One particularly exciting observation was the sighting of a humpback whale and its calf off the West Beach Bar heading in an easterly direction toward Praslin Island. Two separate sightings on two different days were noted. It is quite unusual for the humpback whales to be sighted so far north as their migratory routes tend to lie slightly further south, however we have had several sightings of these whales over the years.
Deep sea fishing has also been extremely popular toward the middle of October with some excellent catches of Bonnito and Job fish (one guest caught 17 Bonnito on I trip) as well as a 60kg Sailfish which was carefully released after the photographic evidence was captured.
Throughout the month we have been keenly observing the juvenile Lemon sharks swimming up and down the shore break in front of the Piazza snacking on small schools of Hardyhead Silversides which makes for an interesting distraction while waiting for the Zodiac to pick us up for the dives. These species of shark can grow to 3 metres in length but as yet we have only spotted the juveniles no longer than half a metre in length.
One extremely exciting observation which created quite a stir was 2 different sightings of 2 Green Turtles mating, first off the Honeymoon Beach Picnic spot and then again the next day off the West Beach Bar. Unfortunately we were unable to ascertain if it was the same couple. However, the small hawksbill turtle that was spotted last month in the bay just north of the West Beach Bar was again spotted in this location swimming right up against the cliff face where the swells meet the rocks. We will continue to monitor the behavioural patterns of this small fellow.
Camp update - October 07
A beautiful month to have been on the plains, October saw the first rains of the year. Dust was settled and the air was crisp affording photographic opportunities which at times seemed unfair. The landscape is green in many parts and animals are remarkably healthy for this time of year. Feeding seems to be good for the herbivores especially around the water of which there are still substantial amounts.
Temperatures have been rising in the midday. However this year's early rains have contained the normal dry heat at this time of year and it has at no times been uncomfortable. Most guests still welcome the down time during the hottest part of the day to relax by the pool with an ice-cold beverage and a stunning view. Nightlife has certainly picked up with warmer evening temperatures causing a lot of the predators to hunt in the cover of dark. Trees like the marula are sprouting leaves and the "fried-egg plant" has lived up to its name as its flowers grow: with a yellow centre and white surrounding petals.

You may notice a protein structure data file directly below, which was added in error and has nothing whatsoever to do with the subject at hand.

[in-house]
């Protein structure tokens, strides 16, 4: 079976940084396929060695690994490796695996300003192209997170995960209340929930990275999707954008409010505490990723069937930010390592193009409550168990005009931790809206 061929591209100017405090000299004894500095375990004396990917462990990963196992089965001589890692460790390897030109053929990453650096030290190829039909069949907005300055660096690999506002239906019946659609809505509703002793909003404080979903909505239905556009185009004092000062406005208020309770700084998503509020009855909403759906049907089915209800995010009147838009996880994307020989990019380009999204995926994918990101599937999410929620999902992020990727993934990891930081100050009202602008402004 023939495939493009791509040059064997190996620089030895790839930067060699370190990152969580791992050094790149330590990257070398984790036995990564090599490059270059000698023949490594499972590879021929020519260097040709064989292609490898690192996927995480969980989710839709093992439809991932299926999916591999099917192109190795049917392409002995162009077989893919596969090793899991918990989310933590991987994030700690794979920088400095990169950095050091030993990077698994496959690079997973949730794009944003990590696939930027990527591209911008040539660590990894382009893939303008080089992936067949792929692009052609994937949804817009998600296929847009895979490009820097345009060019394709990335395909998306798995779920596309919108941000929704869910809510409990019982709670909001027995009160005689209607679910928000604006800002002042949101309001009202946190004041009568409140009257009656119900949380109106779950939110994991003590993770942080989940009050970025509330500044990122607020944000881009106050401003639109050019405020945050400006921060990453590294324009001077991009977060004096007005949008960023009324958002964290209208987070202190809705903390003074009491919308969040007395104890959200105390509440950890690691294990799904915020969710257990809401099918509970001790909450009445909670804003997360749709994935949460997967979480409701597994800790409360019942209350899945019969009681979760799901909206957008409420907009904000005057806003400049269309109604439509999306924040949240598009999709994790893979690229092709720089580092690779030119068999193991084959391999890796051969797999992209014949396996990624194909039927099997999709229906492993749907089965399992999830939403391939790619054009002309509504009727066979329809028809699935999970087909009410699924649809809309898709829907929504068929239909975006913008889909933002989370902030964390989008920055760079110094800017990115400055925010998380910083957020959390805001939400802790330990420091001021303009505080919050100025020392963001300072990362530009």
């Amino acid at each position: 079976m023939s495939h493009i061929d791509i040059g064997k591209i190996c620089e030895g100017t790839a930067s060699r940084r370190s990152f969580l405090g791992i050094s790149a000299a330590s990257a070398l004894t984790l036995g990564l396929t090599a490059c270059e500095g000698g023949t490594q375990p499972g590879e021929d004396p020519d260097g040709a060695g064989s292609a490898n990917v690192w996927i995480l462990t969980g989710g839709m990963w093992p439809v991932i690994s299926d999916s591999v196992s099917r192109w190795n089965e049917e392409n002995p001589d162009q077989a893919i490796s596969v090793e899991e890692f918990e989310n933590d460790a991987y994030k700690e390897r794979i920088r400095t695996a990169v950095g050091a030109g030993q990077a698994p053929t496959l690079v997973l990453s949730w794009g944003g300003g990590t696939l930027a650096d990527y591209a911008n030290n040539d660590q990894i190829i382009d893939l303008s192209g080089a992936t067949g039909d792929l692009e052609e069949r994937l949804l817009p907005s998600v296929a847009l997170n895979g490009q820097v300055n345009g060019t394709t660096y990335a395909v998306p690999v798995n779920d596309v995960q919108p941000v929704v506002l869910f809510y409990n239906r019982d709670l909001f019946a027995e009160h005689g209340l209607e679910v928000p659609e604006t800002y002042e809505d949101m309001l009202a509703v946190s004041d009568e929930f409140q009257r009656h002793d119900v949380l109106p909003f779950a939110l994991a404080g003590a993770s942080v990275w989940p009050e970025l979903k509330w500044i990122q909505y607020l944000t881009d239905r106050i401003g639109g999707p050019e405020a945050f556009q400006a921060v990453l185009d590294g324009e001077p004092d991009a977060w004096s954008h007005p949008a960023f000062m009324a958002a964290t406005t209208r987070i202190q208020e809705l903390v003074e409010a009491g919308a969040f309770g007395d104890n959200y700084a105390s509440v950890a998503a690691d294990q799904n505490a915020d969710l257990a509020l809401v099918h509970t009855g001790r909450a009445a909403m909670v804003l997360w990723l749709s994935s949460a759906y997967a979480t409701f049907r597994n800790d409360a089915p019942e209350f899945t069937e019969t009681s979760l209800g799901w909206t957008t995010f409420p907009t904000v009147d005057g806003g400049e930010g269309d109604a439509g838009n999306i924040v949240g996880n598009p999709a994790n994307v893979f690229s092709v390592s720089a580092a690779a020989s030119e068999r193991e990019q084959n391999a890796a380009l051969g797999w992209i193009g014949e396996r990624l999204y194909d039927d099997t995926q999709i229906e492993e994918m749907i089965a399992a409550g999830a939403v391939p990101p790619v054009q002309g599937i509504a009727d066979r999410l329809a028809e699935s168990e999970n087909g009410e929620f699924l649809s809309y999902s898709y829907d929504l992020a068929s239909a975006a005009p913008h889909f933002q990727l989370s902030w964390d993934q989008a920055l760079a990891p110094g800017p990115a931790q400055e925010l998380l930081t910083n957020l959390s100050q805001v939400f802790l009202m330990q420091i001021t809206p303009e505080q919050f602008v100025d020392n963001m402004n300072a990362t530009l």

This month certainly belongs to the pangolin. One sunny afternoon a pangolin was spotted and the rest of the afternoon's game viewing was over. Guests and especially guides were overjoyed at the unique once-in-a-lifetime experience of seeing a pangolin. We stayed with the pangolin for the afternoon as it walked around us, sniffing at our hands and feet. It would fall over and roll into a ball and then get up and continue interacting with someone. It was fascinating to observe the gait and manners of this unusual mammal.
This month also saw exciting developments with the Busanga pride of lions. It was noticed that one female had separated herself most likely to give birth. We were all certain we would not know for some months if she had or not as she would hide the cubs. However, luckily enough we were watching her in a tree one afternoon when she came out the tree and individually picked up and moved two small cubs no more than three days old. It was a very special sight and very exciting prospects for the pride. The lions are in fantastic condition and it is always a pleasure to see the strength of the Busanga genes.
Cheetah viewing has been excellent over the month with a number of new individuals being spotted. Most guests who come through Kapinga are lucky enough to see cheetah at this time of year. Elephant and buffalo can more regularly be seen close to water now and Kapinga continues to have great elephant viewing from the camp and the rooms. Porcupines have been seen on a number of occasions during the month and one night we got to watch two young lions learn a lesson in the dangers of porcupine hunting. Needless to say the porcupine was too tough for the fat cats. A large python decided Kapinga was a good place to be and we were fortunate enough to have some good encounters with him.